A unique method for the production of supermassive black holes from dark matter has been put forth in a recent theoretical study. The worldwide team discovers that supermassive black holes could originate directly from dark matter in high density regions in the centers of galaxies, as opposed to the traditional formation scenarios involving “regular” matter.
The finding, which was published in Monthly Notices of the Royal Astronomical Society, has important ramifications for cosmology in the early Universe. Scientists have never observed more than 80% of the material that makes up the universe. The behavior of stars, planets, and galaxies just wouldn’t make sense without it, thus we can only presume that dark matter exists.
One of the most difficult issues in the study of galaxy evolution at the moment is determining how supermassive black holes first arose. Even 800 million years after the Big Bang, supermassive black holes were discovered, but it is still unclear how they could expand so swiftly.
A black hole forms when ordinary baryonic matter, which includes the atoms and elements that make up stars, planets, and all other visible objects, collapses under the force of gravity. Black holes then continue to grow throughout time.
The idea that dark energy is a quality of space is one way to explain it. Amazing characteristics of space exist, many of which are only now being fully comprehended. Dark matter is entirely undetectable.
Since it doesn’t emit any light or energy, ordinary sensors and detectors are unable to pick it up. Scientists believe that its composition must hold the key to understanding its cryptic nature.
The latest research, which looks into the possibility of stable dark matter galaxy cores around by diluted dark matter haloes, discovers that these structures’ centers might get so dense that they might eventually collapse into supermassive black holes if a crucial point is crossed.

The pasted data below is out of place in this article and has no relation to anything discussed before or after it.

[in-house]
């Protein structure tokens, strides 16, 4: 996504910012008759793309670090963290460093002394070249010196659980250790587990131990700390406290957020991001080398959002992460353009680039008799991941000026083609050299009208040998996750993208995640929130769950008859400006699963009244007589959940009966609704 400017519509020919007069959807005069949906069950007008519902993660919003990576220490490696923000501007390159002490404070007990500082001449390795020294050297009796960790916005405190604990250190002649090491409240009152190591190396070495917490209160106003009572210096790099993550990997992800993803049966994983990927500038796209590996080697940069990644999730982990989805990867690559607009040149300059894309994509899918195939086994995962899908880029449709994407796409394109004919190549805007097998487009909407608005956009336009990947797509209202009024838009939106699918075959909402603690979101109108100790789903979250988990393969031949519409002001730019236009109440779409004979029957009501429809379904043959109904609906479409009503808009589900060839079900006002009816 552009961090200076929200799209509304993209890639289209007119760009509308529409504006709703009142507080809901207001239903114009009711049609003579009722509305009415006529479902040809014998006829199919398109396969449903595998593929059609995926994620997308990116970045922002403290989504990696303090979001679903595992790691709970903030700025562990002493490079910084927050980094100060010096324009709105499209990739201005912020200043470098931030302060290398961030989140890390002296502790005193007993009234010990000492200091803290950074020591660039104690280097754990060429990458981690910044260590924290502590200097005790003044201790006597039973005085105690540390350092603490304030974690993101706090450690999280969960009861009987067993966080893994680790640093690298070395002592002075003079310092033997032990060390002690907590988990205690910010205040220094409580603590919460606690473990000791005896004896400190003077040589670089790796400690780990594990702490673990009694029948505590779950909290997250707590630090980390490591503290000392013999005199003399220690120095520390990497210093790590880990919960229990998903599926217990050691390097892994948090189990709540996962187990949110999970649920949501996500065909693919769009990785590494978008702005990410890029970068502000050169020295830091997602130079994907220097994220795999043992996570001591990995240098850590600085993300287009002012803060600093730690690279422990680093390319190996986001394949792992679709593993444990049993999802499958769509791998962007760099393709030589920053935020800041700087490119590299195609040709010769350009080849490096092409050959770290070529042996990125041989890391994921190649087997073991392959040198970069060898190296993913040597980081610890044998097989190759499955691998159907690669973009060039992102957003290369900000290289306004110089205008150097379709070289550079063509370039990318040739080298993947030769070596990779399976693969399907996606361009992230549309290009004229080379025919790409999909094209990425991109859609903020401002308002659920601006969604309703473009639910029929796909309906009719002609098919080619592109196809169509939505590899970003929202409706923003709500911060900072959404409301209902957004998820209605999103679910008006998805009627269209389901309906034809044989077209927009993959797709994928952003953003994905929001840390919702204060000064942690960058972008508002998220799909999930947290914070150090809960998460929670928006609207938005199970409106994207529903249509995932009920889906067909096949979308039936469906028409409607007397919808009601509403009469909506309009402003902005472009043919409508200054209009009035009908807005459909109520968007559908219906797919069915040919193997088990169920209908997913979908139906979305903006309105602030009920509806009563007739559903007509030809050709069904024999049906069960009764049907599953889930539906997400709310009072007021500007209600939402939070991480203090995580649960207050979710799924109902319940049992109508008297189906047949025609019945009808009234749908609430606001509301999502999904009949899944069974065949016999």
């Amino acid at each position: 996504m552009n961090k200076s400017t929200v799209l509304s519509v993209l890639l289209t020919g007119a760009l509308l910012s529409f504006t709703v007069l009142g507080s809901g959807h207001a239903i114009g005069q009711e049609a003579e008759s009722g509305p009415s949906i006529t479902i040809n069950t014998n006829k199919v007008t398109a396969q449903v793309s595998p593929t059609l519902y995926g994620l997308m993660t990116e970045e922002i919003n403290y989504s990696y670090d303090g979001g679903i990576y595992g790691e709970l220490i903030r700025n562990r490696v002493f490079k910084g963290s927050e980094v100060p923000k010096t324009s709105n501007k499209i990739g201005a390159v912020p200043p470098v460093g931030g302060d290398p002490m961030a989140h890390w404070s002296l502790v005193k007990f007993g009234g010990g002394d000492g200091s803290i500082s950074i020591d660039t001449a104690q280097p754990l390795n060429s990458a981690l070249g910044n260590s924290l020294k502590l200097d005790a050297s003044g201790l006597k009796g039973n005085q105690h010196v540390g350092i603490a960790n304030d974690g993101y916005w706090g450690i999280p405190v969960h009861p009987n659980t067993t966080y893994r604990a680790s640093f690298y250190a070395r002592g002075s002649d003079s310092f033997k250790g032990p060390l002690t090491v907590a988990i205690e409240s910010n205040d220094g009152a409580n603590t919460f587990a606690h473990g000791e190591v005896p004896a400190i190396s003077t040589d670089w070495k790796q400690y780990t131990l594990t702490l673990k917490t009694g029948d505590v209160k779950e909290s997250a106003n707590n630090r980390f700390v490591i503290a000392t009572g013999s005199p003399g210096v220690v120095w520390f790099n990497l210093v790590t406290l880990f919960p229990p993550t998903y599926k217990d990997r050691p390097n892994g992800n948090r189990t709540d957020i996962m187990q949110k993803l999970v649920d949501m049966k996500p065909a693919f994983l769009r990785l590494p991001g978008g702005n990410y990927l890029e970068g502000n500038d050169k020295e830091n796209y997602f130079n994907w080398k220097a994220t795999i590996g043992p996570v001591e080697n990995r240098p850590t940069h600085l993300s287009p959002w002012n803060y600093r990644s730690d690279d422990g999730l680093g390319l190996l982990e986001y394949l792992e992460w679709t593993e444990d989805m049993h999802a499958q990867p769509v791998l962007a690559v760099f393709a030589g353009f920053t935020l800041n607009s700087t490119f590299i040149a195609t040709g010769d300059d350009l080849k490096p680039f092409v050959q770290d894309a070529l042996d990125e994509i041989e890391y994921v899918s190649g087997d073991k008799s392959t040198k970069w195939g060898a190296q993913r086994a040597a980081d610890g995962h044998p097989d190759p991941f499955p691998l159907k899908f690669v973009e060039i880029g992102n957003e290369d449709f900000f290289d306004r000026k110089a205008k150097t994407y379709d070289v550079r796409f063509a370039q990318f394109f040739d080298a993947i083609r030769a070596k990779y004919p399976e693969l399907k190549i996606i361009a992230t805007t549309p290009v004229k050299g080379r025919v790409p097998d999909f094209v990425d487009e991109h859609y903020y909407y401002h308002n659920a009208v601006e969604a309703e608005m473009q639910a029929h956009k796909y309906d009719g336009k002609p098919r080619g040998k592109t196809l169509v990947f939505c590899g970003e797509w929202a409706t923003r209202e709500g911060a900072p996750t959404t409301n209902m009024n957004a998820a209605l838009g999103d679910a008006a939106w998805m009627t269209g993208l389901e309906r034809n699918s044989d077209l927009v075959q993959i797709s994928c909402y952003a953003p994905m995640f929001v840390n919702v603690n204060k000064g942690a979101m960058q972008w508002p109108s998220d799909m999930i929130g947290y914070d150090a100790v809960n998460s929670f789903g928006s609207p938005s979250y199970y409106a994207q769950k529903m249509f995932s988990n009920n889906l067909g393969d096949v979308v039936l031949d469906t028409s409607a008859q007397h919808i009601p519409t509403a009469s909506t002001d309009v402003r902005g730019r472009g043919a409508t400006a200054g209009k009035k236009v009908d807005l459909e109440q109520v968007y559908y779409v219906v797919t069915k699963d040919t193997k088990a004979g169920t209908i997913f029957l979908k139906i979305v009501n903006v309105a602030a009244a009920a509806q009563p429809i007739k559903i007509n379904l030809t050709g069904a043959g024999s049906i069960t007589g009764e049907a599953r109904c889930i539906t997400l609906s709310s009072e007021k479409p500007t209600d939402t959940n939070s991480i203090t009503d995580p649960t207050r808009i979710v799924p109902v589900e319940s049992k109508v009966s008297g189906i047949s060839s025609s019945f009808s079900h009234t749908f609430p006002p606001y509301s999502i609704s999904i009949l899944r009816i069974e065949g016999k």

This model shows how dark matter haloes could harbour dense concentrations at their centres, which may play a crucial role in helping to understand the formation of supermassive black holes. Here we’ve proven for the first time that such core-halo dark matter distributions can indeed form in a cosmological framework, and remain stable for the lifetime of the Universe.Carlos R. Argüelles
Contrary to what is now known, the model suggests that this might have occurred considerably more swiftly than other formation techniques and allowed supermassive black holes to develop in the early Universe before the galaxies they occupy.
Carlos R. Argüelles, the researcher at Universidad Nacional de La Plata and ICRANet who led the investigation comments: “This new formation scenario may offer a natural explanation for how supermassive black holes formed in the early Universe, without requiring prior star formation or needing to invoke seed black holes with unrealistic accretion rates.”
The possibility that smaller dark matter halos, such as those that surround some dwarf galaxies, might not reach the critical mass required for implosion into a black hole is another exciting result of the new model.
The scientists speculate that instead of the anticipated black hole, this may leave smaller dwarf galaxies with a central dark matter nucleus.
The dark matter outer halo may also be able to explain the observed galaxy rotation curves, while the dark matter core may still mimic the gravitational signatures of a typical central black hole.
“This model shows how dark matter haloes could harbour dense concentrations at their centres, which may play a crucial role in helping to understand the formation of supermassive black holes,” added Carlos.
“Here we’ve proven for the first time that such core-halo dark matter distributions can indeed form in a cosmological framework, and remain stable for the lifetime of the Universe.”
The majority of scientists believe that non-baryonic matter makes up dark matter. The leading possibility, WIMPS (weakly interacting massive particles), is thought to have masses between ten and one hundred times that of a proton, but their detection is problematic due to their weak interactions with “normal” matter.
The scientists want for future research to investigate if the centers of inactive galaxies, like our own Milky Way, may have these dense dark matter cores in order to throw further light on the creation of supermassive black holes in the very early days of our Universe.